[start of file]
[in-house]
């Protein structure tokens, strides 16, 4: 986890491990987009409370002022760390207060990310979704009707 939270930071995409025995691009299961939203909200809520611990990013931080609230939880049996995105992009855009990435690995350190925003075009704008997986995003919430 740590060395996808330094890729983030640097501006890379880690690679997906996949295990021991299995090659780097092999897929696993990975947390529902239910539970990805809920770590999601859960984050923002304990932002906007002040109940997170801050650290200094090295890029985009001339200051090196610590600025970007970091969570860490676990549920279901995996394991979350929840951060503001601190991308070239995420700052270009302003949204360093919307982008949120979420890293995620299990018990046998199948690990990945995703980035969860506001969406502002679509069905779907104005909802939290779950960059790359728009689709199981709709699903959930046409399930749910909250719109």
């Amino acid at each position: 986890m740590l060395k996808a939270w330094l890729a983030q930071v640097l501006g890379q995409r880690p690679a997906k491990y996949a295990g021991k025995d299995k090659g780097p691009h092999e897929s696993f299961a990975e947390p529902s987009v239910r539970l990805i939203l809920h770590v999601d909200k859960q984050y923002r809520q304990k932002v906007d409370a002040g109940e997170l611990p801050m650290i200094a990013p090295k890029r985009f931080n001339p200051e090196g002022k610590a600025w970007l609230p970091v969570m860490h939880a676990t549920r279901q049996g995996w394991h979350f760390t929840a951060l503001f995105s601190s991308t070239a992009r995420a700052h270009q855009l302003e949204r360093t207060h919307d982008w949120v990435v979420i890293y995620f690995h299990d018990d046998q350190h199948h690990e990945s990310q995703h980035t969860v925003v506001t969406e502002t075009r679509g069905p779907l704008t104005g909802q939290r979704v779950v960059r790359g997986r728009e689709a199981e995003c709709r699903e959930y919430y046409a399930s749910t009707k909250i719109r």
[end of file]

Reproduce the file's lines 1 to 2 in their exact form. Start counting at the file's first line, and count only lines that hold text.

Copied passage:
[in-house]
């Protein structure tokens, strides 16, 4: 986890491990987009409370002022760390207060990310979704009707 939270930071995409025995691009299961939203909200809520611990990013931080609230939880049996995105992009855009990435690995350190925003075009704008997986995003919430 740590060395996808330094890729983030640097501006890379880690690679997906996949295990021991299995090659780097092999897929696993990975947390529902239910539970990805809920770590999601859960984050923002304990932002906007002040109940997170801050650290200094090295890029985009001339200051090196610590600025970007970091969570860490676990549920279901995996394991979350929840951060503001601190991308070239995420700052270009302003949204360093919307982008949120979420890293995620299990018990046998199948690990990945995703980035969860506001969406502002679509069905779907104005909802939290779950960059790359728009689709199981709709699903959930046409399930749910909250719109």